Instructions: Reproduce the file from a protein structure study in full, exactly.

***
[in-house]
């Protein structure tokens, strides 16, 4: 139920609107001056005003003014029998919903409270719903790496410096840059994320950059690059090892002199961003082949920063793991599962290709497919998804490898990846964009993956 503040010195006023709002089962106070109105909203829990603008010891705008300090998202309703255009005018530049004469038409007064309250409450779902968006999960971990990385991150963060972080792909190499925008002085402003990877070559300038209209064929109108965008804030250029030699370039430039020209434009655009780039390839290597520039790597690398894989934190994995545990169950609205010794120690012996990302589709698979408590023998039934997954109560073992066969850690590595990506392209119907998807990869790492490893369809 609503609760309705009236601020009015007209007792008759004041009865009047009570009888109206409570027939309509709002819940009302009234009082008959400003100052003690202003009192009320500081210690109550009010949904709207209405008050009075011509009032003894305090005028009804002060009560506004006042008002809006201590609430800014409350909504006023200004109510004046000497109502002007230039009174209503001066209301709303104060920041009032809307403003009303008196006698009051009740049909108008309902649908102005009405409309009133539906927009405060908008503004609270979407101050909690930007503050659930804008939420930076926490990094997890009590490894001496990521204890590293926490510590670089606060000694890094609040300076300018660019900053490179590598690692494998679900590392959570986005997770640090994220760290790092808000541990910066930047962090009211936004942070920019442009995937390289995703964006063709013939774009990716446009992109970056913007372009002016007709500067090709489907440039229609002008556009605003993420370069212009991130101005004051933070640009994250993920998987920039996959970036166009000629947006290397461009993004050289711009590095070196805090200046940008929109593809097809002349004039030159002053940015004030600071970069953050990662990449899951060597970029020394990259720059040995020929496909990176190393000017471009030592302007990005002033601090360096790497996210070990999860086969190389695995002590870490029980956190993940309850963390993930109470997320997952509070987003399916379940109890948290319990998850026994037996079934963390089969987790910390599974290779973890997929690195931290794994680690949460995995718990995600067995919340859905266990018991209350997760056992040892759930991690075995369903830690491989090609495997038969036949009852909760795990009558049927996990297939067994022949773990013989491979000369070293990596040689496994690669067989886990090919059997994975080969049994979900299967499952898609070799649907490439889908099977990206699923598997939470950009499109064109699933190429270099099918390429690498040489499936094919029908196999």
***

[in-house]
């Protein structure tokens, strides 16, 4: 139920609107001056005003003014029998919903409270719903790496410096840059994320950059690059090892002199961003082949920063793991599962290709497919998804490898990846964009993956 503040010195006023709002089962106070109105909203829990603008010891705008300090998202309703255009005018530049004469038409007064309250409450779902968006999960971990990385991150963060972080792909190499925008002085402003990877070559300038209209064929109108965008804030250029030699370039430039020209434009655009780039390839290597520039790597690398894989934190994995545990169950609205010794120690012996990302589709698979408590023998039934997954109560073992066969850690590595990506392209119907998807990869790492490893369809 609503609760309705009236601020009015007209007792008759004041009865009047009570009888109206409570027939309509709002819940009302009234009082008959400003100052003690202003009192009320500081210690109550009010949904709207209405008050009075011509009032003894305090005028009804002060009560506004006042008002809006201590609430800014409350909504006023200004109510004046000497109502002007230039009174209503001066209301709303104060920041009032809307403003009303008196006698009051009740049909108008309902649908102005009405409309009133539906927009405060908008503004609270979407101050909690930007503050659930804008939420930076926490990094997890009590490894001496990521204890590293926490510590670089606060000694890094609040300076300018660019900053490179590598690692494998679900590392959570986005997770640090994220760290790092808000541990910066930047962090009211936004942070920019442009995937390289995703964006063709013939774009990716446009992109970056913007372009002016007709500067090709489907440039229609002008556009605003993420370069212009991130101005004051933070640009994250993920998987920039996959970036166009000629947006290397461009993004050289711009590095070196805090200046940008929109593809097809002349004039030159002053940015004030600071970069953050990662990449899951060597970029020394990259720059040995020929496909990176190393000017471009030592302007990005002033601090360096790497996210070990999860086969190389695995002590870490029980956190993940309850963390993930109470997320997952509070987003399916379940109890948290319990998850026994037996079934963390089969987790910390599974290779973890997929690195931290794994680690949460995995718990995600067995919340859905266990018991209350997760056992040892759930991690075995369903830690491989090609495997038969036949009852909760795990009558049927996990297939067994022949773990013989491979000369070293990596040689496994690669067989886990090919059997994975080969049994979900299967499952898609070799649907490439889908099977990206699923598997939470950009499109064109699933190429270099099918390429690498040489499936094919029908196999």